It took 51 years to crack, but one of the provocative coded messages attributed to the Zodiac Killer has been resolved, according to the FBI.
The mysterious 340-character cipher, mailed to the San Francisco Chronicle in November 1969, does not reveal the identity of the killer. But it builds on his image as the attention-seeking killer who reveled in terrorizing the Bay Area in the late 1960s.
“Hope you have a lot of fun trying to catch me” and “I’m not afraid of the gas chamber” are two of the gloomy brags in the post, according to David Oranchak, a Virginia software developer who said he deciphered the figure with the help of Sam Blake, an applied mathematician in Melbourne, Australia, and Jarl Van Eycke, a warehouse operator and computer programmer in Belgium.
Mr Oranchak, who runs a website and YouTube series on the Zodiac Killer numbers, said he was thrilled to have solved the code after 14 years of trying to crack it. But he also said he was worried about the effect this could have on the families of the victims.
“The message in that figure – I don’t see it as useful to them,” he said. “It’s more of the same stuff the killer liked to write about. It’s just about hurting people and scaring them.
The FBI, which employs a team of code crackers in its encryption and racketeering unit, said it had verified Mr. Oranchak’s claim that he had broken the code, known as the number 340. The agency said the figure was one of four attributed to the killer and that it was first submitted to an FBI lab on November 13, 1969.
The office said it received the solution on December 5 from a crypto researcher.
“Over the past 51 years, the CRRU has considered many solutions proposed by the public – none of which had merit,” the FBI said in a statement. “The figure was recently resolved by a team of three private citizens.”
The FBI field office in San Francisco also released a statement about the breakthrough, which was reported by The San Francisco Chronicle on Friday. According to the statement, the field office knew that a figure attributed to the Zodiac Killer “had recently been resolved by individuals”.
“The Zodiac Killer case remains an ongoing investigation for the San Francisco FBI Division and our local law enforcement partners,” the office said. “The Zodiac Killer has terrorized several communities across Northern California and even though decades have passed, we continue to seek justice for the victims of these brutal crimes.”
The San Francisco office said it would not comment further due to “the ongoing nature of the investigation and out of respect for the victims and their families.”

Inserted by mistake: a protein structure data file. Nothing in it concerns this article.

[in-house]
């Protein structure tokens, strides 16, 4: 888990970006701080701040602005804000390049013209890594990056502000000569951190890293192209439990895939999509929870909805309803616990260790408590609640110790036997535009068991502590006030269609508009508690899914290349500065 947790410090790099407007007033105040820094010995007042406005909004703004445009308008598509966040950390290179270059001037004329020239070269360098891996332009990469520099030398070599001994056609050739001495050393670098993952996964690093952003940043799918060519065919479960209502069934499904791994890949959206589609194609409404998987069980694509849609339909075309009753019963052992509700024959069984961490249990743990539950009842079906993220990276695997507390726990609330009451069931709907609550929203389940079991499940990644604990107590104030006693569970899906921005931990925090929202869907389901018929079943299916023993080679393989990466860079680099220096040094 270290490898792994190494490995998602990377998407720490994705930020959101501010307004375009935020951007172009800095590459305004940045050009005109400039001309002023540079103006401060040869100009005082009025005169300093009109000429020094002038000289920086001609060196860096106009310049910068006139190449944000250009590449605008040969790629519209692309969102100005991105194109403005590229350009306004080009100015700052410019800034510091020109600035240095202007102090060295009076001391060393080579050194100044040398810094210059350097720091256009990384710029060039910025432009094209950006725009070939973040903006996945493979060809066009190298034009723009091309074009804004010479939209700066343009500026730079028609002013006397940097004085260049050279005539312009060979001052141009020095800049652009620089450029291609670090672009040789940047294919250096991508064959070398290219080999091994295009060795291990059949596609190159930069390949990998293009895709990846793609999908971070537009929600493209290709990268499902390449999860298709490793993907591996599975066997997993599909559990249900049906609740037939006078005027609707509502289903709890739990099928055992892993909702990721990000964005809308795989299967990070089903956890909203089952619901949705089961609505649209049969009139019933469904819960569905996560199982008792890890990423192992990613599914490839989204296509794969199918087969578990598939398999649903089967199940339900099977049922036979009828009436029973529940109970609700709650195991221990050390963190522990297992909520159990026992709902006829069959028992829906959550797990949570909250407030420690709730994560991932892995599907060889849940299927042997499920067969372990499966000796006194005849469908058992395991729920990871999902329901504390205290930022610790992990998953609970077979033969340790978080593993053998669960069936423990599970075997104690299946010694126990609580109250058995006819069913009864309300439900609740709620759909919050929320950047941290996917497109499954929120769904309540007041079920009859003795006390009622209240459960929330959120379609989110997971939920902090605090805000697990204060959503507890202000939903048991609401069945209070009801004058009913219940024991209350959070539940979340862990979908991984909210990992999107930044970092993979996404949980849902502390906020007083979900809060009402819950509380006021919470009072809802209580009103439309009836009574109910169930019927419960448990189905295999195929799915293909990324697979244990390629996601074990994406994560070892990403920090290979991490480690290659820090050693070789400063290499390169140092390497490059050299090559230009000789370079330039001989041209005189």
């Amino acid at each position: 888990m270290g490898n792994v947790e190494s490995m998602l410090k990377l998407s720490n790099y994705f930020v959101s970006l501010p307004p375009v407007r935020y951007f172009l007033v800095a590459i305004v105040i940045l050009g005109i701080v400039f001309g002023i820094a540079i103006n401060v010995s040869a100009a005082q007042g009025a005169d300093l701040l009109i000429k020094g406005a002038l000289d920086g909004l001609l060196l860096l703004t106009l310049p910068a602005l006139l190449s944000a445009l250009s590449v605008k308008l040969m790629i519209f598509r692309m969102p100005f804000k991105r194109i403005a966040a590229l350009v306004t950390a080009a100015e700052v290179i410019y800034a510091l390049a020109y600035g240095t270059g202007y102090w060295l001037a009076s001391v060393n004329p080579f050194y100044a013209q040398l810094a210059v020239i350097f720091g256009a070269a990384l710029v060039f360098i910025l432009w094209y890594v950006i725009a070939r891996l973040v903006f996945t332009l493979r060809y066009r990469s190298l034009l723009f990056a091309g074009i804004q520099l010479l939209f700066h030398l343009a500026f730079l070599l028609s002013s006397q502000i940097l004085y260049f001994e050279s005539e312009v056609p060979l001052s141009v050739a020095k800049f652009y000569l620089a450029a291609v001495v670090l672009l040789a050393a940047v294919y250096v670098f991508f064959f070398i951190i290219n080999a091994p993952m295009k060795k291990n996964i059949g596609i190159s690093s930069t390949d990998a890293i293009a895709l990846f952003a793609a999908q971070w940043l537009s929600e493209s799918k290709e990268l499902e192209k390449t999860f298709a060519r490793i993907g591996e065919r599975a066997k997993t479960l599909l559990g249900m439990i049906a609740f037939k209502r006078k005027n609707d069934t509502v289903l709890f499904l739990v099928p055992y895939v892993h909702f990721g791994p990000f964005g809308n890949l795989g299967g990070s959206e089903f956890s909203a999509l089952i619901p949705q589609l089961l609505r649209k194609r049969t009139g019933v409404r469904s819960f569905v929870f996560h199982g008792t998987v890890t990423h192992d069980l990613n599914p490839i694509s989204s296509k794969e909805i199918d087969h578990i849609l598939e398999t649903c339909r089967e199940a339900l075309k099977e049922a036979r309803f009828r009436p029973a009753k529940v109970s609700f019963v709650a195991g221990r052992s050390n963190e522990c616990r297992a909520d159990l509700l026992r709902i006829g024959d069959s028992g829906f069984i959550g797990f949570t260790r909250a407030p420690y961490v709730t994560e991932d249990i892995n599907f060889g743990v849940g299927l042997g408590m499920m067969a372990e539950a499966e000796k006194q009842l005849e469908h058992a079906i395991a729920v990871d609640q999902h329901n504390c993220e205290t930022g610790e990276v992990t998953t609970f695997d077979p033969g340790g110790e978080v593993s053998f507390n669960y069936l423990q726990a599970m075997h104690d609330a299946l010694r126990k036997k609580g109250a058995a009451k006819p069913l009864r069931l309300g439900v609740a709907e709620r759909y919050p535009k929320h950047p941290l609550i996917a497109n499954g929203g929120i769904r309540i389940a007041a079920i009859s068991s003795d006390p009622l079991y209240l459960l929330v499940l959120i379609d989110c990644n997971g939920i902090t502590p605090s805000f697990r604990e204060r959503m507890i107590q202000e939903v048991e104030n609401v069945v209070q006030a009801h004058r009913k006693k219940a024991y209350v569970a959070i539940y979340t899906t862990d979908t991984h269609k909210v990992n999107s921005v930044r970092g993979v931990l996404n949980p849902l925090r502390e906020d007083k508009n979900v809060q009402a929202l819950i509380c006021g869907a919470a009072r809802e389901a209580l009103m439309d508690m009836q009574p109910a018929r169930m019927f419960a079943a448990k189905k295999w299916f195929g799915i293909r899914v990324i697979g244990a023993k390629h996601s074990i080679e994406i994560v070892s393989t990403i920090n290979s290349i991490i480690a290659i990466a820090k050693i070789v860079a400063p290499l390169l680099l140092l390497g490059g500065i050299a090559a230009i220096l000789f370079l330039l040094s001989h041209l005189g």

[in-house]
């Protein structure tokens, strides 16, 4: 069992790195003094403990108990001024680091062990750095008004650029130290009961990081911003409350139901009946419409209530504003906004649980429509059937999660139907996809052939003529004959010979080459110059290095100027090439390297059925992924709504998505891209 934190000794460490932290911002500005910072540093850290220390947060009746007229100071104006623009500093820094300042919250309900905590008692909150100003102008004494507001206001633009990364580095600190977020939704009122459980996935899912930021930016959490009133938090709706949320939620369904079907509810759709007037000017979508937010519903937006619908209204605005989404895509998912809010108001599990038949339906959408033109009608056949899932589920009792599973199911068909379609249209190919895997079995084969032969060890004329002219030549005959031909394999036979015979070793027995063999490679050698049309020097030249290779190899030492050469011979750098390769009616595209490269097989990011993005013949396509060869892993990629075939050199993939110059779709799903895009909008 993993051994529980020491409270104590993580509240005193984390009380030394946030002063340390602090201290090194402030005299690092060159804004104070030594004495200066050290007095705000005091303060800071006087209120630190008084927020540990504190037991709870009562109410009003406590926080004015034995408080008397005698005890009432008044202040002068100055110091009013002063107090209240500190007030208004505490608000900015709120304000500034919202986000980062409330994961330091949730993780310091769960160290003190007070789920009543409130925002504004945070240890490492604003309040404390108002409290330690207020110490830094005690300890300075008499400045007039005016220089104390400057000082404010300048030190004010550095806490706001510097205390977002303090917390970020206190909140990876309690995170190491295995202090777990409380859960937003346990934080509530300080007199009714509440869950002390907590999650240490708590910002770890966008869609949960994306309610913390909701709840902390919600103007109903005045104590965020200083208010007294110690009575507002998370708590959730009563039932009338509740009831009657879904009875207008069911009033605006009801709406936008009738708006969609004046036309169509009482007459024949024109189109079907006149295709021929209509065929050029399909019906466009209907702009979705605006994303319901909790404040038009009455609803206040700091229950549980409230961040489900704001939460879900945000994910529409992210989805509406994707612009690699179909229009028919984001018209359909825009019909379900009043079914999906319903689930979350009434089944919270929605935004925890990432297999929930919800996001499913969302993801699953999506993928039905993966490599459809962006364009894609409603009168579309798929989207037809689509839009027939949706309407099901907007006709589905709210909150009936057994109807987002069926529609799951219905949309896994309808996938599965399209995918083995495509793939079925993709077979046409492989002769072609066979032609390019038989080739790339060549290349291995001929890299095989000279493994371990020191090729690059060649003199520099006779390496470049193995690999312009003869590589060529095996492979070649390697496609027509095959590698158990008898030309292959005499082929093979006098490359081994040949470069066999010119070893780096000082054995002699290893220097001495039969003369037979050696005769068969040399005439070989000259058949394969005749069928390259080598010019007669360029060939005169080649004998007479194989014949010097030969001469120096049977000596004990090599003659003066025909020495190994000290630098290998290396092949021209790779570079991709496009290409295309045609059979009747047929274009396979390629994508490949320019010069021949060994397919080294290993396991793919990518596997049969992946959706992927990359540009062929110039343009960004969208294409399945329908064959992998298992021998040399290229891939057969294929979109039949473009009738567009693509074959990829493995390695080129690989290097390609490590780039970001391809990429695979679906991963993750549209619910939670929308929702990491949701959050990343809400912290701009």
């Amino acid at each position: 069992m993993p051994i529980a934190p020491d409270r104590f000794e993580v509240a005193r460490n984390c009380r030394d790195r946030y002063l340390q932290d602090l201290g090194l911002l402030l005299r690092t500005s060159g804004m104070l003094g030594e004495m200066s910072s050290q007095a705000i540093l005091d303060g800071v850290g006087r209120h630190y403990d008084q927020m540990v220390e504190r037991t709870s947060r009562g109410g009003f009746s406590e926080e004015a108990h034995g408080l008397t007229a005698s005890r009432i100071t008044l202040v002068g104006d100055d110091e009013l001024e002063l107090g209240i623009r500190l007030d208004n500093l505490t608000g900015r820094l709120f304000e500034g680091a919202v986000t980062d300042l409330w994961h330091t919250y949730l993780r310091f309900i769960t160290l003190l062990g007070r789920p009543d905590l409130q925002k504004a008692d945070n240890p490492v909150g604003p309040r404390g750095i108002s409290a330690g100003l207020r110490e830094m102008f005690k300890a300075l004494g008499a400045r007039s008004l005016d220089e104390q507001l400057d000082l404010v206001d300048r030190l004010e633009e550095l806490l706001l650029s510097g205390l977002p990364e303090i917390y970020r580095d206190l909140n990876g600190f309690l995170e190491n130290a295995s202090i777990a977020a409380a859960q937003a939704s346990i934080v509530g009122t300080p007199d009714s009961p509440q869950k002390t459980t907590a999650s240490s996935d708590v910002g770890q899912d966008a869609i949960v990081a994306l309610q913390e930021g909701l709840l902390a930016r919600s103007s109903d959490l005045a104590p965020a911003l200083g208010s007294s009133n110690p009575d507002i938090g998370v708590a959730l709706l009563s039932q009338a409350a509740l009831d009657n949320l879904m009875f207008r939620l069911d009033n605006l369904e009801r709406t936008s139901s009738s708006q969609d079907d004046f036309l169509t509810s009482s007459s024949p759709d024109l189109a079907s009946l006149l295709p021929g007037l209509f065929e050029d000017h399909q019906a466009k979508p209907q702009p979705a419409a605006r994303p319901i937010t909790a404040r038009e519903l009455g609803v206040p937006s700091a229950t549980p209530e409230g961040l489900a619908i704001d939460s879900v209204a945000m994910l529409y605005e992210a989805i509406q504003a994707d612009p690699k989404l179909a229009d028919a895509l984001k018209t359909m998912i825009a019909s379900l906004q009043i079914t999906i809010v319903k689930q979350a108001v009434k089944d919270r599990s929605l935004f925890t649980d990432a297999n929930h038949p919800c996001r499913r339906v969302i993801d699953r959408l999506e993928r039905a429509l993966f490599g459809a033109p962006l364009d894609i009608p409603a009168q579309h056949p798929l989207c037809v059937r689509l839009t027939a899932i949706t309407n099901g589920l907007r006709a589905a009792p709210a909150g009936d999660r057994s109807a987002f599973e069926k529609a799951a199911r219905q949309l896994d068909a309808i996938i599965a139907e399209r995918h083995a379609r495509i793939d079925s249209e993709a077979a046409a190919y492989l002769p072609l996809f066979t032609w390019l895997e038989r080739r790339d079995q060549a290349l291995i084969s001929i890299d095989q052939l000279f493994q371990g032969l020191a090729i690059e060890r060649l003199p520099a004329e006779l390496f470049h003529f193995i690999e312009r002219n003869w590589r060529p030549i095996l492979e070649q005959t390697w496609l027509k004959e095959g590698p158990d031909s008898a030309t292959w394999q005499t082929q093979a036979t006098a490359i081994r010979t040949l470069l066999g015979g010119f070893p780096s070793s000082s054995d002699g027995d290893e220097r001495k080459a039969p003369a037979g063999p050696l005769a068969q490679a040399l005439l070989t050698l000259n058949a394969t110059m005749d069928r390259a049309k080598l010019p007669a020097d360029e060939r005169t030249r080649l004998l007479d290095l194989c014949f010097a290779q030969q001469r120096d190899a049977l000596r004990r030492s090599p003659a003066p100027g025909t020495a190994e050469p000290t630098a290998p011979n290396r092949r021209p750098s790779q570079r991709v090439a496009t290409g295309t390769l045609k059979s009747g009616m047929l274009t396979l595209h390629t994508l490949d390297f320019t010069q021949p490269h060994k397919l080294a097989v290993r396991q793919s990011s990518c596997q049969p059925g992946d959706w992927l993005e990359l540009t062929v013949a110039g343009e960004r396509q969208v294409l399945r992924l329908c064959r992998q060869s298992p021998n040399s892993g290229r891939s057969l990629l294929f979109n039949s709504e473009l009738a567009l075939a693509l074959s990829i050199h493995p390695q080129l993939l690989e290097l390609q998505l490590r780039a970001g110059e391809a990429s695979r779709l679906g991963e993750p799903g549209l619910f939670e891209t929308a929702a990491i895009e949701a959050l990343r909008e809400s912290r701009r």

The code had long baffled cryptographers, law enforcement officers and armchair detectives obsessed with the shadowy killer, who was charged with five murders in the late 1960s. Only one previous cipher attributed to the Zodiac had been resolved and it was decoded by a California couple shortly after it was sent in the 1960s.
This one was seen as much more complex, which suggests the killer was frustrated that the former was so easily deciphered, Mr Oranchak said.
The team that cracked him got together earlier this year, Mr Blake said, after reaching out to Mr Oranchak with some ideas on how to unravel the patchwork of symbols and characters.
“It’s considered one of the holy grails of crypto,” Blake said. “Back then, the encryption had withstood attacks for 50 years, so any attempt to find a solution was really moonlight.”
For months, Mr Blake said, he and Mr Oranchak tested, through trial and error, about 650,000 possible solutions, running them through a code breaking program written by Mr Van Eycke.
But the program didn’t reveal anything until it suddenly produced a startling combination of words on December 3, including “gas chamber” and “trying to catch up to me.”
“That’s what caught our attention,” said Mr. Oranchak, who explains the team’s code cracking process in a YouTube video. “It was the key.”
Mr Oranchak said he was amazed when the decrypted message revealed the phrase ‘it wasn’t me on the TV show’, as the letter was sent about two weeks after a man claiming to be the Zodiac had called a bay area television. show up and had spoken to attorney Melvin Belli. This meant that the solution the team came up with fit the timeline of that time, Mr Oranchak said.
Mr Blake said the code was cracked “with a massive search among many applicants using sophisticated software capable of effectively solving homophonic substitution ciphers.”
“Not only were we lucky to find the needle in the haystack,” he said, “but we were lucky enough to pick the right haystack so we started looking for the needle. “